Report: Inmate Families Face Economic Hardships

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A survey of families of the incarcerated has found that nearly two-thirds struggle to meet their basic needs, according to a report released by the Ella Baker Center for Human Rights, Forward Together.

The Oakland-based center, along with more than a dozen community and civil rights organizations, found that costs associated with incarceration had pushed more than one-third of the families into debt.

Fifty percent of families are unable to afford sufficient food and adequate housing. The report found that 2.4 million people are in prison, many of whom were the primary income owners.

The financial burden doesn’t stop there. After an inmate is released, a criminal conviction can often result in a family losing its ability to live in government-assisted housing. Former inmates cannot apply for a large amount of student grants and loans.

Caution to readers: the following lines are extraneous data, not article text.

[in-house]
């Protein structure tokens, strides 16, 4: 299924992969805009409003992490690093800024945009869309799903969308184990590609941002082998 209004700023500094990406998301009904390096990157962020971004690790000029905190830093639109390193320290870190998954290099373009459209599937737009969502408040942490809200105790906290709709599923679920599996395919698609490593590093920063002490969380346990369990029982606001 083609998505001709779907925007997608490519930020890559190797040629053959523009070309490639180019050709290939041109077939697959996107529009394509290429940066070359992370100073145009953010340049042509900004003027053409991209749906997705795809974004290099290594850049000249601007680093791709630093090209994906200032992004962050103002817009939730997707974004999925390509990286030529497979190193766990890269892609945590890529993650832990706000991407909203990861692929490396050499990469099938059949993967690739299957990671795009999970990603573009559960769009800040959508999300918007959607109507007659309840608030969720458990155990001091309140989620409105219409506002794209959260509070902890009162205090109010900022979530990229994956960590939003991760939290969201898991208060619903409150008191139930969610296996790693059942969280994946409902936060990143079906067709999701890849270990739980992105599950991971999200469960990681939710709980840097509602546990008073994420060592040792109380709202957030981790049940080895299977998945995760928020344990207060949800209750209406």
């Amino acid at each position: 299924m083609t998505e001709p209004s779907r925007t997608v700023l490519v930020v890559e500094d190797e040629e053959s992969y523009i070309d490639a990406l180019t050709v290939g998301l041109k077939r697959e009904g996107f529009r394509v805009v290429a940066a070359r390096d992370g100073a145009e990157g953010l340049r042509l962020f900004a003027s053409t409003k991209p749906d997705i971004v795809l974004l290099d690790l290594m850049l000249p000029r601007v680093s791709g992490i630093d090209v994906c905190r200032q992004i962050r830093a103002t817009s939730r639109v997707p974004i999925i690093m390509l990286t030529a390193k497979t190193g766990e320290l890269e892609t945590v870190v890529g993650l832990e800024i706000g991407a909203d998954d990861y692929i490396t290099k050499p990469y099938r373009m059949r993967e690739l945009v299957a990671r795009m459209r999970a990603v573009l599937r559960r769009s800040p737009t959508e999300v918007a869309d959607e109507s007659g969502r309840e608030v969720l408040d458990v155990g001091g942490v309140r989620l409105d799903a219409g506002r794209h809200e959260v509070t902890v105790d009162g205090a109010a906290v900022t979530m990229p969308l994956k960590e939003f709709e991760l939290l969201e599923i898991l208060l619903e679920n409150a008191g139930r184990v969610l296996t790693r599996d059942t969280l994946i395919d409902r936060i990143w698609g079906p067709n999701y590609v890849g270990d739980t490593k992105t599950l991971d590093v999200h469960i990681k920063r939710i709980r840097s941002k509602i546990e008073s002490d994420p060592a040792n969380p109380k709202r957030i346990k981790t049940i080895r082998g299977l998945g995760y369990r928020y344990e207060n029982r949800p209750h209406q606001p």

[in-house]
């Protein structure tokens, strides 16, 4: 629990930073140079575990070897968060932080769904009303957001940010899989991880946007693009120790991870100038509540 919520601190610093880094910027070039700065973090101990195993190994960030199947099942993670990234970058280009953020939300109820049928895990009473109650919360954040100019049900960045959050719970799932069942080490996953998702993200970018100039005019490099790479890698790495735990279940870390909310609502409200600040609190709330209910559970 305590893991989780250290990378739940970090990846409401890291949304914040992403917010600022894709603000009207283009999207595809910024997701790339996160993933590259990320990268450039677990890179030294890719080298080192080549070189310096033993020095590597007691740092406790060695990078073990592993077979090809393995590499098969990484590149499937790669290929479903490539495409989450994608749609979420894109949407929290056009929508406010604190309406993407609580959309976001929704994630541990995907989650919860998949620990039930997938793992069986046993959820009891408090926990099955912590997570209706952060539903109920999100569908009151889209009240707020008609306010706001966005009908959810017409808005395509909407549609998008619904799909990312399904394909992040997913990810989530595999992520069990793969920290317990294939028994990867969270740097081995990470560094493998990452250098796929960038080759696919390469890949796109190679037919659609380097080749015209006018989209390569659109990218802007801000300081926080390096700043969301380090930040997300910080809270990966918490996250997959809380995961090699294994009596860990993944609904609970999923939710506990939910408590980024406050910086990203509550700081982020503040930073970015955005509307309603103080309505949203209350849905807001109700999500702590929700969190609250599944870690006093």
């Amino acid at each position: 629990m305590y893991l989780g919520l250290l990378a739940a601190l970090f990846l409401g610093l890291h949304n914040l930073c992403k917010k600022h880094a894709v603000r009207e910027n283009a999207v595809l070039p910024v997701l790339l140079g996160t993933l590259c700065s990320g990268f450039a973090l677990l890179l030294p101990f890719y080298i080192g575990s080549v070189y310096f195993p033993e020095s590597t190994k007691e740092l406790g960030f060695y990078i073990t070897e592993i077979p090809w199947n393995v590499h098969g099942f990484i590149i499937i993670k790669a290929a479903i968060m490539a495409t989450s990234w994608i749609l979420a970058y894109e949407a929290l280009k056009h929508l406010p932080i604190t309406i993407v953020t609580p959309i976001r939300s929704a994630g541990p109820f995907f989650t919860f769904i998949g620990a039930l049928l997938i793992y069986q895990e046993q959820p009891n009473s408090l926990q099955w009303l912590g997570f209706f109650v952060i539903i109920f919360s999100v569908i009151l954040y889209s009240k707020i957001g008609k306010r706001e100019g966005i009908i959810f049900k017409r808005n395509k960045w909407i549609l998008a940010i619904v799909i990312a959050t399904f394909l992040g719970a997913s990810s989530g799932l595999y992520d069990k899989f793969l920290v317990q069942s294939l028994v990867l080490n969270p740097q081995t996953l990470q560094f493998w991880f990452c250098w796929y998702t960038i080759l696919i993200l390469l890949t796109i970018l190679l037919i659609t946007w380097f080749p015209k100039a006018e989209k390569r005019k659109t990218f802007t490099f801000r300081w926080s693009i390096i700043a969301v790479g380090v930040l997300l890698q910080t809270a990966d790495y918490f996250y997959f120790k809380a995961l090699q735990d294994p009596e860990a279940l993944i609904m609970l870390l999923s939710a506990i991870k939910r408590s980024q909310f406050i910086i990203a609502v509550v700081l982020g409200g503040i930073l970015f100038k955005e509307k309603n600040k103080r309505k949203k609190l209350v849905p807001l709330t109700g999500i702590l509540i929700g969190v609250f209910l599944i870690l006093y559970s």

More than 700 former inmates were surveyed for the study. Twenty-six percent of them remained unemployed five years after they were released. The vast majority had found only part-time employment at menial jobs.

Researchers say the findings highlight the link between imprisonment and poverty.

Read more at the New York Times.